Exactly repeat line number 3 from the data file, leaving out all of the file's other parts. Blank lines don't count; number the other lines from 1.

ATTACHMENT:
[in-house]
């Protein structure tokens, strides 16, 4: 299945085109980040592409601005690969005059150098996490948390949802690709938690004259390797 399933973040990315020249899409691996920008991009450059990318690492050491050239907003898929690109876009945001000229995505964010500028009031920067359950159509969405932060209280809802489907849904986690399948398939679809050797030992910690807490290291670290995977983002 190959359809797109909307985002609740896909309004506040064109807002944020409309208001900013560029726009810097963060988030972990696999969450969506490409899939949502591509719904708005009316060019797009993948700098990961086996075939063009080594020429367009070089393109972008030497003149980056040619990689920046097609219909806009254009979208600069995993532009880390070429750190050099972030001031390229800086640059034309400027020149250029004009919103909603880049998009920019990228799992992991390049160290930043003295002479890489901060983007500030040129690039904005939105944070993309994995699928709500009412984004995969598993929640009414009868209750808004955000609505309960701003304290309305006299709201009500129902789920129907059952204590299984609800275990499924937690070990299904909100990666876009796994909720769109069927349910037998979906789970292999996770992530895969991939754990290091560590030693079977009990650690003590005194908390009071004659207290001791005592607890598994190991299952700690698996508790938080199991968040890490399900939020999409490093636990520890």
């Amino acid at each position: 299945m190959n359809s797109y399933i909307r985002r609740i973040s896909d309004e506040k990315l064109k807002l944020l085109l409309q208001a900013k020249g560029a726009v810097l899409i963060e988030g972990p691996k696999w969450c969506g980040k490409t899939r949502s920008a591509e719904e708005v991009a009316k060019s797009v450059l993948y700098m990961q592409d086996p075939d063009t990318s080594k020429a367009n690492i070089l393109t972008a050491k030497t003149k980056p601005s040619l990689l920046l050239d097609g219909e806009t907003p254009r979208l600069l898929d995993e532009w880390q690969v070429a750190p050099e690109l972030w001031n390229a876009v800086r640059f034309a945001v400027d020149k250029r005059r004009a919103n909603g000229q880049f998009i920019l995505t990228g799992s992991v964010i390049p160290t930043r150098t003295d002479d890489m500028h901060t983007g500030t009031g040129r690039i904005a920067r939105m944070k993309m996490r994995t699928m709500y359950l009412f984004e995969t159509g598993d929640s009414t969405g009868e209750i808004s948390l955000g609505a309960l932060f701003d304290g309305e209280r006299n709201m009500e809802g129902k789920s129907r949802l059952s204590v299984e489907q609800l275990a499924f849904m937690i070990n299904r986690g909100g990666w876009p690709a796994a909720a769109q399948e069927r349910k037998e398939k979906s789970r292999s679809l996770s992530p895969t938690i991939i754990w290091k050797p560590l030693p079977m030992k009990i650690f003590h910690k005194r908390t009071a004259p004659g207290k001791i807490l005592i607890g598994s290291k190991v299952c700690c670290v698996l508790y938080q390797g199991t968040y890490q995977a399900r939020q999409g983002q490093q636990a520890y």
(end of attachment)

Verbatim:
């Amino acid at each position: 299945m190959n359809s797109y399933i909307r985002r609740i973040s896909d309004e506040k990315l064109k807002l944020l085109l409309q208001a900013k020249g560029a726009v810097l899409i963060e988030g972990p691996k696999w969450c969506g980040k490409t899939r949502s920008a591509e719904e708005v991009a009316k060019s797009v450059l993948y700098m990961q592409d086996p075939d063009t990318s080594k020429a367009n690492i070089l393109t972008a050491k030497t003149k980056p601005s040619l990689l920046l050239d097609g219909e806009t907003p254009r979208l600069l898929d995993e532009w880390q690969v070429a750190p050099e690109l972030w001031n390229a876009v800086r640059f034309a945001v400027d020149k250029r005059r004009a919103n909603g000229q880049f998009i920019l995505t990228g799992s992991v964010i390049p160290t930043r150098t003295d002479d890489m500028h901060t983007g500030t009031g040129r690039i904005a920067r939105m944070k993309m996490r994995t699928m709500y359950l009412f984004e995969t159509g598993d929640s009414t969405g009868e209750i808004s948390l955000g609505a309960l932060f701003d304290g309305e209280r006299n709201m009500e809802g129902k789920s129907r949802l059952s204590v299984e489907q609800l275990a499924f849904m937690i070990n299904r986690g909100g990666w876009p690709a796994a909720a769109q399948e069927r349910k037998e398939k979906s789970r292999s679809l996770s992530p895969t938690i991939i754990w290091k050797p560590l030693p079977m030992k009990i650690f003590h910690k005194r908390t009071a004259p004659g207290k001791i807490l005592i607890g598994s290291k190991v299952c700690c670290v698996l508790y938080q390797g199991t968040y890490q995977a399900r939020q999409g983002q490093q636990a520890y």